Lincoln was not original in the use of the phrase, "A house divided against itself cannot stand." This is scriptural, from:
(Mat 12:25 KJV) "And Jesus knew their thoughts, and said unto them, Every kingdom divided against itself is brought to desolation; and every city or house divided against itself shall not stand".
Also, just eight years prior to Lincoln's speech, during Senate debate on the Compromise of 1850, Sam Houston said, "A nation divided against itself cannot stand."

So, are Houston, Lincoln and Jesus right? Can a nation, with serious division, continue to stand? I would have to take Lincoln's following comments as an appropriate answer to this question. His comments have been slightly altered to reflect our current divide:

"I believe this government cannot endure permanently half" (socialism, ignoring Constitutional limits on Federal Government, over spending, over taxation, dependency on government for daily needs [and some wants]) "and half" (desiring to be free men, with limited government, strictly following the Constitution, a nation of laws [not popular opinion], personal responsibility, capitalism, opportunity, free markets, and the basic liberties guaranteed by the Bill of Rights). "I do not expect the Union to be dissolved; I do not expect the house to fall; but I do expect it will cease to be divided. It will become all one thing, or all the other."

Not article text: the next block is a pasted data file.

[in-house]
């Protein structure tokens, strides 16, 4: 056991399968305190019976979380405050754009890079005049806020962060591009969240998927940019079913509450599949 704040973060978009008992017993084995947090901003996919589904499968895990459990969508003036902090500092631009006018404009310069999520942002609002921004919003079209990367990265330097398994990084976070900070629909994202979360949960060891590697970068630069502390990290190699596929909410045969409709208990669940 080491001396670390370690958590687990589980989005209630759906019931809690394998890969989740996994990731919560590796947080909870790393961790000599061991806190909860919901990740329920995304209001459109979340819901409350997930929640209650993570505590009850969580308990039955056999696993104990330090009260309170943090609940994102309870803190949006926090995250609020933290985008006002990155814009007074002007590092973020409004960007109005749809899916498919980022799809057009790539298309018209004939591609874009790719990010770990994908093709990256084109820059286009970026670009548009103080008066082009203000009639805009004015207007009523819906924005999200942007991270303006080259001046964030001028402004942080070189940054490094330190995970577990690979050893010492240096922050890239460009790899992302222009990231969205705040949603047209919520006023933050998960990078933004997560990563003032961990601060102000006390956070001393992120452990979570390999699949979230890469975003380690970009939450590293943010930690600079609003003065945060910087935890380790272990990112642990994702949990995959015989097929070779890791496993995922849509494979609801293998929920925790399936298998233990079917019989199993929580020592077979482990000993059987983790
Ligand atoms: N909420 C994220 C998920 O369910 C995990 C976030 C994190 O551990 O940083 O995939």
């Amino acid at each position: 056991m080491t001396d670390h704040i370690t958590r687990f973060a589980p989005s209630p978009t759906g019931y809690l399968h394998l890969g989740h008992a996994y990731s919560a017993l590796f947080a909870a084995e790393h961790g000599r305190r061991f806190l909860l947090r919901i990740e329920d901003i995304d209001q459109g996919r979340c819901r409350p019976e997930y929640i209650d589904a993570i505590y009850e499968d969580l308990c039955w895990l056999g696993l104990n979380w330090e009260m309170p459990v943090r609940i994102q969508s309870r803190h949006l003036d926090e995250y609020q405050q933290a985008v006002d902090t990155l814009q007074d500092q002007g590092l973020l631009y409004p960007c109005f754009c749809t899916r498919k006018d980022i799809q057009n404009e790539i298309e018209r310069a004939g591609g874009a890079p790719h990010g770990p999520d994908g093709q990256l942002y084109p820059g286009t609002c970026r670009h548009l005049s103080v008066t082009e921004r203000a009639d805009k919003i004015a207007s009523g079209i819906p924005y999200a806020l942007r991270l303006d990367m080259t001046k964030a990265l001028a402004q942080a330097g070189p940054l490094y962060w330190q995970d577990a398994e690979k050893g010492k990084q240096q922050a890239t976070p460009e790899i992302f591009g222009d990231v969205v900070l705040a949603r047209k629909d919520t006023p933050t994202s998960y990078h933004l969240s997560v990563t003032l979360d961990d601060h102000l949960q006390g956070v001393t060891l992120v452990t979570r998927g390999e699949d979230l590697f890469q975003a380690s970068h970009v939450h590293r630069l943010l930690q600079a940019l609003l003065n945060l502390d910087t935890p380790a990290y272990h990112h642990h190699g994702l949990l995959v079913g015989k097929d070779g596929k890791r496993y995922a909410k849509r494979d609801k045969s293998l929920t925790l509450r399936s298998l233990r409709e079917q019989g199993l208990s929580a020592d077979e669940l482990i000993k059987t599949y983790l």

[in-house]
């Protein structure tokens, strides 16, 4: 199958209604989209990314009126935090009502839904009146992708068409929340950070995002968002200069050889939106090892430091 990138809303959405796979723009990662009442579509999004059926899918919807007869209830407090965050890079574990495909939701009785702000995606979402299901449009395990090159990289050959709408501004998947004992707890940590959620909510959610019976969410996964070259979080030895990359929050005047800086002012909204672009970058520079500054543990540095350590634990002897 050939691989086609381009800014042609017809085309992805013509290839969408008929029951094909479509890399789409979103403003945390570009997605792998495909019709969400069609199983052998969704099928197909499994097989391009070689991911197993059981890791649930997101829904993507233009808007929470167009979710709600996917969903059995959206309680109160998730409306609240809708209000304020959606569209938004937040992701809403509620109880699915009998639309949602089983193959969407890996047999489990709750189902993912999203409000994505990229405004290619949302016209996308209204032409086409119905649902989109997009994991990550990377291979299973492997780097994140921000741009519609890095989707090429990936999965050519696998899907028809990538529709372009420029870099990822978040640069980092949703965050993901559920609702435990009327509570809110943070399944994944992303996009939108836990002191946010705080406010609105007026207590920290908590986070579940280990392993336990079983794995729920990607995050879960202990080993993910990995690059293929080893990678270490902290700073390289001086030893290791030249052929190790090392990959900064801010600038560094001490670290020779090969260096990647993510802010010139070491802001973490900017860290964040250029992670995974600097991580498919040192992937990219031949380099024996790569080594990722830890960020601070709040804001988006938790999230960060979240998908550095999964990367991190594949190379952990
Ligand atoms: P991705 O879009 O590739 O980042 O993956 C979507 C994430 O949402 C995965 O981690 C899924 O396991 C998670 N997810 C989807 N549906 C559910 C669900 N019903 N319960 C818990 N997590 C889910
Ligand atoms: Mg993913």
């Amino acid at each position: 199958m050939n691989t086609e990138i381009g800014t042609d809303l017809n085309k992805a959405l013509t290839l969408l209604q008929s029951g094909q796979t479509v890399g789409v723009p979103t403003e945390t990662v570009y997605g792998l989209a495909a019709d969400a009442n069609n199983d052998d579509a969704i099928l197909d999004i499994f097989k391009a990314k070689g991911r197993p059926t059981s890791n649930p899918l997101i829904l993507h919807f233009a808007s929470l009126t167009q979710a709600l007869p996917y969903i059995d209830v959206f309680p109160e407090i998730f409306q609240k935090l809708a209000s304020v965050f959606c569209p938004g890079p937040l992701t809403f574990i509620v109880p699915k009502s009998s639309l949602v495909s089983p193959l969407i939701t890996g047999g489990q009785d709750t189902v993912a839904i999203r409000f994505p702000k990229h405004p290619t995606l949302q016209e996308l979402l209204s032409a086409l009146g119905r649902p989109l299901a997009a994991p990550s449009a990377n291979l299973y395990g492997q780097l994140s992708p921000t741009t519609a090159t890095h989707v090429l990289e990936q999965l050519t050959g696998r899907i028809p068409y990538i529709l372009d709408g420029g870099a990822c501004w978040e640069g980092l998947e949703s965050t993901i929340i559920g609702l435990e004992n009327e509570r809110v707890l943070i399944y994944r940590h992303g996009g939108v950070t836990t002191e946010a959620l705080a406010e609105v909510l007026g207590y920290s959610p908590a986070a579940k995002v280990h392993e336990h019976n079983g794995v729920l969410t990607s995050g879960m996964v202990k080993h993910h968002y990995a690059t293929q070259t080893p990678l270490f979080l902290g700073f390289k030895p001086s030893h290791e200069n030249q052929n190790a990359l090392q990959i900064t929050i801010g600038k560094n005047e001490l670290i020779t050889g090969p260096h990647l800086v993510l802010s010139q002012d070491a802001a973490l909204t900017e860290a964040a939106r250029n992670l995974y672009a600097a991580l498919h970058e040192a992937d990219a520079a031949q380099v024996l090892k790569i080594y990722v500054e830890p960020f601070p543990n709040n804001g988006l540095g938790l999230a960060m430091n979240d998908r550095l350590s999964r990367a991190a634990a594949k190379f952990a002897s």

Lincoln's wisdom proved to be correct. The Union survived, although with great loss and cost, and it became all one thing. I imagine that if Abraham Lincoln were making his speech today, he just might foresee another great divide on the horizon and attempt to warn us of such a national disaster.

I still believe what was written in the article "Irreconcilable Differences". Although the concept of actually splitting the nation was not meant to be taken totally serious, to some degree, I do believe that if it were feasible and the citizens were in agreement, it might be a solution to the problem. I honestly cannot see that ever happening, just as I cannot imagine the present two sides coming together with a compromise that makes both sides content.

So, where does that leave us? We can look forward and see several possible scenarios. Much hinges on the elections this November. If the Democrats maintain control of both Houses of Congress, along with the President; we, as a country, will continue sliding to the Left. The Socialist (if not Communist) agenda will continue to be rammed down the throat of the American public and by the time another election rolls around, it will be extremely difficult to reverse the damage done.